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Joe Heiler of sportsrehabexpert.com

Joe Heiler

As a strength & conditioning coach, I've received some of the best continuing education by playing around in areas that I don't belong in. Courses geared more towards physical therapists like DNS, the SFMA, and Sahrmann's courses on Movement System Impairment Syndromes have profoundly impacted how I look at coaching and movement.

Joe Heiler has spent the last several years interviewing these folks and making these conversations available on his site www.sportsrehabexpert.com.

This time, we turn the tables on Joe and learn how and why he started Sports Rehab Expert, how he accumulated such an all-star line-up of interview guests, and how he integrates all of the different approaches discussed on his site into his own practice – Elite Physical Therapy located in Traverse City Michigan.

I had a great time with this conversation, since I'm a continuing education junky and I'm always curious how people decide which pieces of knowledge to pursue, which pieces to integrate, and which to discard.

Joe has spent countless hours supplementing his own knowledge with these expert conversations while still practicing himself as a physical therapist and integrating all of these pieces into his own work with patients.

This process is applicable not just to physical therapy, but to anything where there's a blend between tacit and explicit knowledge required to execute at a high level.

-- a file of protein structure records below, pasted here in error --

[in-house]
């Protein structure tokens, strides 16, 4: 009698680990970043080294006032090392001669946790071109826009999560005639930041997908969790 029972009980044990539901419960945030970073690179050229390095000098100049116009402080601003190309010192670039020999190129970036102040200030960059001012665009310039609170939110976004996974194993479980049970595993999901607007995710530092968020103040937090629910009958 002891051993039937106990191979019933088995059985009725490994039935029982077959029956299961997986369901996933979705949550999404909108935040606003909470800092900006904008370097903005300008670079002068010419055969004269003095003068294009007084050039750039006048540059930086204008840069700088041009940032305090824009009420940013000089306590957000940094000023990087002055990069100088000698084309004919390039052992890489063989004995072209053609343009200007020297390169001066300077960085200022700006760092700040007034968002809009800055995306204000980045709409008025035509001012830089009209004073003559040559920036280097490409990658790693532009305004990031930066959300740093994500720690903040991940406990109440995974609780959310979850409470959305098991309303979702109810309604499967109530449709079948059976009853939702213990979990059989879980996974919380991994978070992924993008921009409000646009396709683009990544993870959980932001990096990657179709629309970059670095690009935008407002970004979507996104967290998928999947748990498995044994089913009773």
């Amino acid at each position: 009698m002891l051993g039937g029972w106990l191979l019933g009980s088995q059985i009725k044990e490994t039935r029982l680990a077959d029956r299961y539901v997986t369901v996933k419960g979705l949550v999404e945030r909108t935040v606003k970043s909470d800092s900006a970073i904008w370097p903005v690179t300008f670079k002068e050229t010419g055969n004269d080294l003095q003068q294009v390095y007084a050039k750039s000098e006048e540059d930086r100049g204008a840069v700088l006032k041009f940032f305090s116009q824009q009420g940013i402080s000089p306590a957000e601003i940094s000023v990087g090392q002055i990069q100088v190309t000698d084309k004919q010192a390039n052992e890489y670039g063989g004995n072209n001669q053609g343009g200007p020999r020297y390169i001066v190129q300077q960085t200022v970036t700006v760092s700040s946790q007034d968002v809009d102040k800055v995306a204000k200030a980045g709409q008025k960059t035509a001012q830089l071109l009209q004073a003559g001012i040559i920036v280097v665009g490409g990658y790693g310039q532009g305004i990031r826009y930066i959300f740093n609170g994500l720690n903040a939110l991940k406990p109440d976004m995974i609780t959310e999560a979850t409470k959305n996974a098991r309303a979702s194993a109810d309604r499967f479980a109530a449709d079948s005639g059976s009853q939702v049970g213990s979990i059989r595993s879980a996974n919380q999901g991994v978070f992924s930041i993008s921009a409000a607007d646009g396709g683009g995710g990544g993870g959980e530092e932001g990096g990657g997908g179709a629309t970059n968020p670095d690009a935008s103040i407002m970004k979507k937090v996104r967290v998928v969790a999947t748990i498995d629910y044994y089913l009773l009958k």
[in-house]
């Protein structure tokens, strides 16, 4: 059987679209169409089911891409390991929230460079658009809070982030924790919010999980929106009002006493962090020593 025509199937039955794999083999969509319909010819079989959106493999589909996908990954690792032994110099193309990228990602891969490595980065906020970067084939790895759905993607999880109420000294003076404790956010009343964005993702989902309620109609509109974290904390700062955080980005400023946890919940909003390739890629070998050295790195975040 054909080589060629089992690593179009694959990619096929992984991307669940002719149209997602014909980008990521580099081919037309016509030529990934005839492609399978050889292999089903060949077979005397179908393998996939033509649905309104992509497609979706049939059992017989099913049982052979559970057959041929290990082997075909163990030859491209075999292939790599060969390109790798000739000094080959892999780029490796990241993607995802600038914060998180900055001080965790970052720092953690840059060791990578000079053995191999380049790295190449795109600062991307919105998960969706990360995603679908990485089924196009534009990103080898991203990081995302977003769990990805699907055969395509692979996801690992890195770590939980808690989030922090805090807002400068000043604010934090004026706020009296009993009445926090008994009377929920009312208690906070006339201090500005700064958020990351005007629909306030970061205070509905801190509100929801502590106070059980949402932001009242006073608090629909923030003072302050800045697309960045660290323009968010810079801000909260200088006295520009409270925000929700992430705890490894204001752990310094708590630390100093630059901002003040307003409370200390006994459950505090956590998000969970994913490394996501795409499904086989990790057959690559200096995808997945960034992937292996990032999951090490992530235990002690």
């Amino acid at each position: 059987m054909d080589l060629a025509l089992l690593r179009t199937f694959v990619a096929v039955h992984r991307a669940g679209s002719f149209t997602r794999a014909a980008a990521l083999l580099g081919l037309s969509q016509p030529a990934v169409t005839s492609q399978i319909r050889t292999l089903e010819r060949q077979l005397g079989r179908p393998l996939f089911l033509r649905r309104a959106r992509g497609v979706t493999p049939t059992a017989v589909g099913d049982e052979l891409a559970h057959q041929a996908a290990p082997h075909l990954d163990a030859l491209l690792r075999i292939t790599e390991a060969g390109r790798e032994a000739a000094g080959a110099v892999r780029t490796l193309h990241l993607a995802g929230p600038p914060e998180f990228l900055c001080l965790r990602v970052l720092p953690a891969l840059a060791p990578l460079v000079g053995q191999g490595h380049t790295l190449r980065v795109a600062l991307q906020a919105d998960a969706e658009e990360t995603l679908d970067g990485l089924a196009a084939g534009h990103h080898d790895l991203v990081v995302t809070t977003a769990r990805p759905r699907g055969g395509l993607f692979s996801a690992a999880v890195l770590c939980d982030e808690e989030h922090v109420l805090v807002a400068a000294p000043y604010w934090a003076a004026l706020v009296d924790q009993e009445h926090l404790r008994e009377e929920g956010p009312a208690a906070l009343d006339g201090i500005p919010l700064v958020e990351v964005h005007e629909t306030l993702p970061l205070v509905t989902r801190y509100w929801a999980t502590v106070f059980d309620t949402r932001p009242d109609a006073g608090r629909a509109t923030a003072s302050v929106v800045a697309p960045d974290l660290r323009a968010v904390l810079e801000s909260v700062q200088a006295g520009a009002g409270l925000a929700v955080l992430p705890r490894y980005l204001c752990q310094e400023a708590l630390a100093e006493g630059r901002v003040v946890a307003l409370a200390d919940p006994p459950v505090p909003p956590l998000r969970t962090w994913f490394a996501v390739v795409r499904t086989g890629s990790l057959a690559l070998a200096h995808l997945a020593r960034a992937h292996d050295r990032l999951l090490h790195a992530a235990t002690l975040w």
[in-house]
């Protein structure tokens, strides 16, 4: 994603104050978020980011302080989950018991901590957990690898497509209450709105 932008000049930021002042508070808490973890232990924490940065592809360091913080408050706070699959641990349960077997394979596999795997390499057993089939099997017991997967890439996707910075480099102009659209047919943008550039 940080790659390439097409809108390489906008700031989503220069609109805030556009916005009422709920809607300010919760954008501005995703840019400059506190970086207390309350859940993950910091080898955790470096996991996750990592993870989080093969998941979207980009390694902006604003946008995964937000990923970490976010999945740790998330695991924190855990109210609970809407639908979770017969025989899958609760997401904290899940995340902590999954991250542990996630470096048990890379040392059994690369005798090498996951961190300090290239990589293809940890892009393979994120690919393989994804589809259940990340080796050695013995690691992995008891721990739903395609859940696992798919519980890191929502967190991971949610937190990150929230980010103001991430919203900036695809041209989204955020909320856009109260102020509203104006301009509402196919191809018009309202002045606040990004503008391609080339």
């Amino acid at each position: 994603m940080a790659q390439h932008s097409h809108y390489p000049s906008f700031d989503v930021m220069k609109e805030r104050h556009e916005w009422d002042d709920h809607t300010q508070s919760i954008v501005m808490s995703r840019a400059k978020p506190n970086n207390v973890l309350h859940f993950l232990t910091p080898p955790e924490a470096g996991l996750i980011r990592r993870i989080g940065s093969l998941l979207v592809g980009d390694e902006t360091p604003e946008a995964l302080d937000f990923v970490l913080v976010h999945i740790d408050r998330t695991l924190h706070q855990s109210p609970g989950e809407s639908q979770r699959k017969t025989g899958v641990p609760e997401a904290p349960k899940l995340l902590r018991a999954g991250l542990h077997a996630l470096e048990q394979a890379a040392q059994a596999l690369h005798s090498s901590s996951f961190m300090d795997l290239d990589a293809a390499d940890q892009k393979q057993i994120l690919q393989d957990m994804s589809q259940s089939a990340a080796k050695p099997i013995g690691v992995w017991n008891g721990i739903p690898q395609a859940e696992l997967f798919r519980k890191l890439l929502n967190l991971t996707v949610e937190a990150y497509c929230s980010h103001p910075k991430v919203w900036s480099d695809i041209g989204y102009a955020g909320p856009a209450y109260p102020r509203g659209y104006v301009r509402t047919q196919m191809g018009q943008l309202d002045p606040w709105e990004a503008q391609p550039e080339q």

Listen Here

Learn More About Joe, Sports Rehab Expert & Elite Physical Therapy

Here's a great interview that Joe Heiler did with Gray Cook on how Gray practices in his own facility:

Show Notes

  • [0:39] Introduction of Joe Heiler
  • [4:02] How do you prioritize what information you want to consume?
  • [9:10] How do you decide when you can use a certain protocol to fit your model?
  • [10:59] What is your process for getting what you want from a client?
  • [15:05] What are you thoughts on figuring out different types of mobility issues?
  • [17:55] How to get people to adopt new movement strategies at high intensity or max loads?
  • [24:51] How do you get buy-in when someone pushes back?
  • [27:28] What does a typical week look like for Joe Heiler?
  • [31:24] Using the SFMA in practice.
  • [34:41] What led to the start of sportsrehabexpert.com?
  • [37:16] How did the interviews start?
  • [40:26] What are some of the under appreciated interviews on the site?
  • [45:04] What business lessons have you learned between the site and the PT practice?
  • [47:30] How do you educate people on the value of a PT professional?
  • [52:25] Where can people find out more about the site and Joe?

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Michael FitzGerald on What Metrics Actually Matter for Performance in CrossFit

Michael FitzGerald

Michael Jordan had Phil Jackson and Tim Grover.
Muhammad Ali had Angelo Dundee.
Michael Jackson worked with Seth Riggs.

Many of the greatest performers of all time in sports, business and entertainment got where they are not only from talent and work ethic – but also from their training with a coach who was able to guide them on their journey.